As he readies for an exhibition of 127 artworks, Suvigya Sharma on the challenges of miniaturisation and building a celebrity clientele
It can take upto eight months for Suvigya Sharma to paint an eye. Compare that timing to the step-by-step art tutorials on YouTube and it may still feel like eons. But the Jaipur-based artist's work isn't something one can attempt to finish overnight. A technique that is over a thousand years old, miniaturisation has travelled far and wide; the concept evolving from art to microchips. Although born in a family of artists, Sharma didn't have a direction when he began at 18. And now, for the next three weeks, he will showcase 127 artworks — a portfolio he has built over 17 years comprising pichwais, refined tanjores, piquas and life-like portraits — in an exhibition titled Reminiscence at the Kamalnayan Bajaj Gallery.
Speaking about the show's title, Sharma explains, "The name emerges from the fact that it is one of the earliest art forms. When I met Prime Minister Narendra Modi, whose portrait I had painted, he called me a torchbearer of the technique since I am one of the very few to have taken this up as a career and actively promoting the art form." In contrast to conventional Indian miniatures, the 36-year-old artist has moved away from tradition and gravitated towards a more modern depiction with the colours and an ombre effect. This required him to study a fair bit of European art. As he says, "I want my work to have universal appeal."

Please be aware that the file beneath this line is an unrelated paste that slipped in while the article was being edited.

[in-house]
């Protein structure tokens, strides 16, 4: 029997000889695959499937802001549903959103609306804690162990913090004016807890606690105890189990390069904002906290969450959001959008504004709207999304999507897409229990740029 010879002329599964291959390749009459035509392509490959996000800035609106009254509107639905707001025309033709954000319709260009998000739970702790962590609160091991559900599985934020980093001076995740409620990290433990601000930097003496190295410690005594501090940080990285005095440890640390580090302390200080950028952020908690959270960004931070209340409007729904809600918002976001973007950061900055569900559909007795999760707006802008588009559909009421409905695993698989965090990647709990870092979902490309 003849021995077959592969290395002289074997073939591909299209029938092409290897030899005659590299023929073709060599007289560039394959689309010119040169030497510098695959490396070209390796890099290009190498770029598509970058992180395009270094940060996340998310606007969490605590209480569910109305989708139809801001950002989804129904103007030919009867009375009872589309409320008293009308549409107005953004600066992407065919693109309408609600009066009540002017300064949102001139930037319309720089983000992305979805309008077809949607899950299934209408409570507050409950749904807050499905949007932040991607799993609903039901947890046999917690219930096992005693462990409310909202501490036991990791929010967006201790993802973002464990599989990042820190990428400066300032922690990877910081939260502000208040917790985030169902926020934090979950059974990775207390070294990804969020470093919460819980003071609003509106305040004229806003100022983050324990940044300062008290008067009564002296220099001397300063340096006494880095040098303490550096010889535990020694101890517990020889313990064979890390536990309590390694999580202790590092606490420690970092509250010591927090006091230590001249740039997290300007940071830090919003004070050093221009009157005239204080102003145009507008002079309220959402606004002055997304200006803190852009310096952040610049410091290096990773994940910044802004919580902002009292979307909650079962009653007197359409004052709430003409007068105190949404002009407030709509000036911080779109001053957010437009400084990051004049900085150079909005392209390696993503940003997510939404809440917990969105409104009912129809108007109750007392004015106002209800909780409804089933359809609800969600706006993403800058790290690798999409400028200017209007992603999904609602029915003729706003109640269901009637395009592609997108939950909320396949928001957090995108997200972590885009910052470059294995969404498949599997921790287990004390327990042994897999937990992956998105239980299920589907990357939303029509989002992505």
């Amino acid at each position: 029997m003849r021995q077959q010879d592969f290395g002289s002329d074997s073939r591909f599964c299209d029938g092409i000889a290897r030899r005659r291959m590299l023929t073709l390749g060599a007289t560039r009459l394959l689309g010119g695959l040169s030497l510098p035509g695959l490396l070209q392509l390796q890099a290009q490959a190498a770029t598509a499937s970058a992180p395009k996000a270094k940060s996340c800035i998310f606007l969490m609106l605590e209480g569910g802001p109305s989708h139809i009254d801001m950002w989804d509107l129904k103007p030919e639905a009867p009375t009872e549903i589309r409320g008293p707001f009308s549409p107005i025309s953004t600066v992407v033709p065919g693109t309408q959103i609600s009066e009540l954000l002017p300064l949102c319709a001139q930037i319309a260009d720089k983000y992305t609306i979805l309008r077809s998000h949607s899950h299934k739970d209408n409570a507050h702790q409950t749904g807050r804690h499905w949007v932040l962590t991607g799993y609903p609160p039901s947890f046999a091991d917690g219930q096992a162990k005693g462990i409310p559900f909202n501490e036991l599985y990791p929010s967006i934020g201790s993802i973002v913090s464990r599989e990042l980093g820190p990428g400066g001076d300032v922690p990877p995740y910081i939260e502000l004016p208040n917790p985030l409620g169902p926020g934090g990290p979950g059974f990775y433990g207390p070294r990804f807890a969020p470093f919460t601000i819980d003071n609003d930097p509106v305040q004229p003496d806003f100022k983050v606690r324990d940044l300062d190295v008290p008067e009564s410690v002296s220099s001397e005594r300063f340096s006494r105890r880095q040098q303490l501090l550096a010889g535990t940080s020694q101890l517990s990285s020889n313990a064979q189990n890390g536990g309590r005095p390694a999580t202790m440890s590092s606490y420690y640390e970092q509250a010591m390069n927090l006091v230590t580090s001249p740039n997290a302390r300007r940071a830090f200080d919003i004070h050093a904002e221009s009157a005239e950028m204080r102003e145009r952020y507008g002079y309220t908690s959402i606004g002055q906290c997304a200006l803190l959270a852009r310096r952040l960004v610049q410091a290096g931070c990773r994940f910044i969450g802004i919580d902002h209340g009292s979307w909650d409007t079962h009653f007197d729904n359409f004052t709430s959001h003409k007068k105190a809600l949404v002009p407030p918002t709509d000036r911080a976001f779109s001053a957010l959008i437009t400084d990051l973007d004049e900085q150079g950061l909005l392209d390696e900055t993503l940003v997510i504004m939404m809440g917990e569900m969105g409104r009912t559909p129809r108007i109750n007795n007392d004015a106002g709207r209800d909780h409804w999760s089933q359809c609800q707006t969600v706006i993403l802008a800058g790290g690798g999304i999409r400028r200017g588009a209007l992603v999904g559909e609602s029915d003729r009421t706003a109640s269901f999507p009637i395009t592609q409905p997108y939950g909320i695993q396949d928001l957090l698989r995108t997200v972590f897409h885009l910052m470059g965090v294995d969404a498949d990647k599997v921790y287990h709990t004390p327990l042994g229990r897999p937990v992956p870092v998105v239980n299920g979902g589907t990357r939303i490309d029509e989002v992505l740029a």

The pichwais are made on Elfh, a patented mineral composition. "It's the best replica for ivory. And every year, for every pichwai sold, I donate a sum towards the welfare of elephants and to fight poaching," Sharma says. The works are painted with freshly prepared vegetable dyes and gilded in 24-carat gold. His works are part of the collections of celebrities including Priyanka Chopra, Justin Bieber, the Ambanis and the Piramals. "You have to be very patient to achieve this intricate detailing in these paintings and so, the technique itself is a challenge. I have been very fortunate to build a network that supports my work and to have it exhibited at auctions. It is important for artists to connect to the right people," he adds.
Sharma feels that although the awareness and enthusiasm about miniatures among the younger generation is increasing, artists working with the form should also adapt to modern tastes. "But you must make something meaningful. I hope that people who attend my exhibition not just support this work but understand that it is the basis of art in this country."
TILL October 14, 11 am to 7 pm
AT Kamalnayan Bajaj Art Gallery, Bajaj Bhavan, Jamnalal Bajaj Road, Nariman Point.
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